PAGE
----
I am personally happy to hear from each and every one of you. In fact, I look forward to it. Please share your aspirations, visions, or concerns about laser dentistry and the Academy. My ears are always open! Remember that together we can achieve more! 


Treating Infants with Tethered Oral Tissues (TOTS): The Dilemma!

Larry Kotlow, DDS

Larry Kotlow, DDS
Private Practice
Albany, NY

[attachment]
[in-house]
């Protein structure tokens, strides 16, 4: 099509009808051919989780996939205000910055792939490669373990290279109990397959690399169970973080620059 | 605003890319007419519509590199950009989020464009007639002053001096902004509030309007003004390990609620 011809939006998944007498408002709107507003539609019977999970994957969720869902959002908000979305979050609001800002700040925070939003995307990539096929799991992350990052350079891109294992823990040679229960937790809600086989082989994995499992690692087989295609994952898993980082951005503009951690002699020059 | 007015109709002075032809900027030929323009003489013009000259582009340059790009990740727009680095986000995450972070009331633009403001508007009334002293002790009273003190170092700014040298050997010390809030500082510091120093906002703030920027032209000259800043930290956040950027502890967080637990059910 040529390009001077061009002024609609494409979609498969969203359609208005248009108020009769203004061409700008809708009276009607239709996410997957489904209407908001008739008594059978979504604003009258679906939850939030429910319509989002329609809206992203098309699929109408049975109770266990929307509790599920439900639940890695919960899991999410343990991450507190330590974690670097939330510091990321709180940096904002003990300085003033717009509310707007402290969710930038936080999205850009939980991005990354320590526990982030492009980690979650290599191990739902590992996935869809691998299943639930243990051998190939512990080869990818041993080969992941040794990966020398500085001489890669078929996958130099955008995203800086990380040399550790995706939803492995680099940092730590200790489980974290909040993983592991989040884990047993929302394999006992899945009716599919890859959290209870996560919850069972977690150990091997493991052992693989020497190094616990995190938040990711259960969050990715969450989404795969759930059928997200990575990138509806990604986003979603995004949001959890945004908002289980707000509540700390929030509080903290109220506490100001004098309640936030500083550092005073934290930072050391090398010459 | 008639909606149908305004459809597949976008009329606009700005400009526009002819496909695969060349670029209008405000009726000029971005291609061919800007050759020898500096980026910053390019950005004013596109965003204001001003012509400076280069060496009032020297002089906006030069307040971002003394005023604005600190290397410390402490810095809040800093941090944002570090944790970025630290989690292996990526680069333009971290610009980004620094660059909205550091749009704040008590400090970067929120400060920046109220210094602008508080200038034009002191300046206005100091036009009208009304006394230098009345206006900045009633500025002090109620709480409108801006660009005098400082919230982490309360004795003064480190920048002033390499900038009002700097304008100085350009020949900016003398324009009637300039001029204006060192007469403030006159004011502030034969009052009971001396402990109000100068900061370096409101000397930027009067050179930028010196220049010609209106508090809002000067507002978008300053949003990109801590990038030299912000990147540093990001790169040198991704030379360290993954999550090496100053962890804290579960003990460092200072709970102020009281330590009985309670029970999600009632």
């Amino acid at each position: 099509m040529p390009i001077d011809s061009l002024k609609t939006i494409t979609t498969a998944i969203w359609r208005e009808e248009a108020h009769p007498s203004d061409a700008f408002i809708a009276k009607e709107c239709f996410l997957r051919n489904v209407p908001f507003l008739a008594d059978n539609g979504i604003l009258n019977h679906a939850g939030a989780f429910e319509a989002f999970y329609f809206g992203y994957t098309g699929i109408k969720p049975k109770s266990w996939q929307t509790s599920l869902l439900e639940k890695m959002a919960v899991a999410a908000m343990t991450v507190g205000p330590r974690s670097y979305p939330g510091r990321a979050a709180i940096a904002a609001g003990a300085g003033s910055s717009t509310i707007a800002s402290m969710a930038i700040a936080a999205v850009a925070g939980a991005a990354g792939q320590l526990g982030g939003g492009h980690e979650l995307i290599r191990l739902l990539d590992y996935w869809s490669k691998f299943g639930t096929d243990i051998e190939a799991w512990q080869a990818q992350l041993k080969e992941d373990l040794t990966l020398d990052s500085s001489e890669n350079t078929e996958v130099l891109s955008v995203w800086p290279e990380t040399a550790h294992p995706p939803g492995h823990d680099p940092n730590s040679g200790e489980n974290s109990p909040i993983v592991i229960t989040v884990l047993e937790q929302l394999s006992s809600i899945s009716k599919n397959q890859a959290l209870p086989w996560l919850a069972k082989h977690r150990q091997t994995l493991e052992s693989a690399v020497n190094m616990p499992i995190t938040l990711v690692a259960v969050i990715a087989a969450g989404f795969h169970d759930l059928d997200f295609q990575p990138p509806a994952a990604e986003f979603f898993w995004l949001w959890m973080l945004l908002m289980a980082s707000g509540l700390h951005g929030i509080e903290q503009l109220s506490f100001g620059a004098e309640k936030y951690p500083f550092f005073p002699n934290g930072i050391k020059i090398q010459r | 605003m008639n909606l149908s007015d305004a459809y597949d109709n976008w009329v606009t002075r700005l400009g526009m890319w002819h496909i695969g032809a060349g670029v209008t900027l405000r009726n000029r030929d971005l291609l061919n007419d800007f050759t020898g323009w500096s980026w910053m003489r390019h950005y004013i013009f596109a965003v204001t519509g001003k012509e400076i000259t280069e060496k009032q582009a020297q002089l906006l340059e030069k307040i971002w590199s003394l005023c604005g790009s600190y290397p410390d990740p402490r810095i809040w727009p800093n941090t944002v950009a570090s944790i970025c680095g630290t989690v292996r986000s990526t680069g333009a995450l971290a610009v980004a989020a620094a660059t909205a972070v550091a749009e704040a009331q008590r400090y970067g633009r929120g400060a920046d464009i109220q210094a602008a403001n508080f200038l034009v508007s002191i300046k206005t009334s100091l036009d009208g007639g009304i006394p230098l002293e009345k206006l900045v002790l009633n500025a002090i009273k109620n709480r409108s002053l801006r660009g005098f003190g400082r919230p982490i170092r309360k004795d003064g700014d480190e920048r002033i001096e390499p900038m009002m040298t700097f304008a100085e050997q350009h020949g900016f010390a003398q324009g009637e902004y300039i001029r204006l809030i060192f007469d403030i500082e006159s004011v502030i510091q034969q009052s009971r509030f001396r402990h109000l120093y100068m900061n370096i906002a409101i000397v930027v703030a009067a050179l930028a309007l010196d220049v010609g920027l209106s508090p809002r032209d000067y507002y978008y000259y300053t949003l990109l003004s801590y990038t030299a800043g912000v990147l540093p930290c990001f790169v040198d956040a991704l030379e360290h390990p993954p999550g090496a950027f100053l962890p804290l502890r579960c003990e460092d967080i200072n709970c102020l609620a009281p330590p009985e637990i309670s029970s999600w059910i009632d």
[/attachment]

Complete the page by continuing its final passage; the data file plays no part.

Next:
It is stated that it can take a 17-year lag to change understanding in traditional research 1.   This lack of knowledge puts those responsible for enabling new research at a disadvantage. A staggering 36,000 randomized controlled trials (RCTs) are published each year, on average, and it typically takes about 17 years for findings to reach clinical practice. When treating infants, it is often unethical and difficult to accomplish a good RCT when there exists a great deal of clinical evidence that a procedure or treatment is safe and effective. This then requires asking the question, “Are randomized controlled trials (RCT) necessary or just an excuse to oppose infant frenectomies to allow successful breastfeeding2”? There are many ethical concerns that need to be considered when conducting research using RCT on infants.  Since we do know that releases of TOTS will aid in the ability of the infant to achieve a good latch onto the mother’s breast, performing a sham revision to develop RCT studies would not be in the best interest of the infant or mother3. There are many clinical techniques and approaches that have been successfully used for scores of years in which RCT might never be able to validate, but that doesn’t necessarily mean that they don’t have great value4.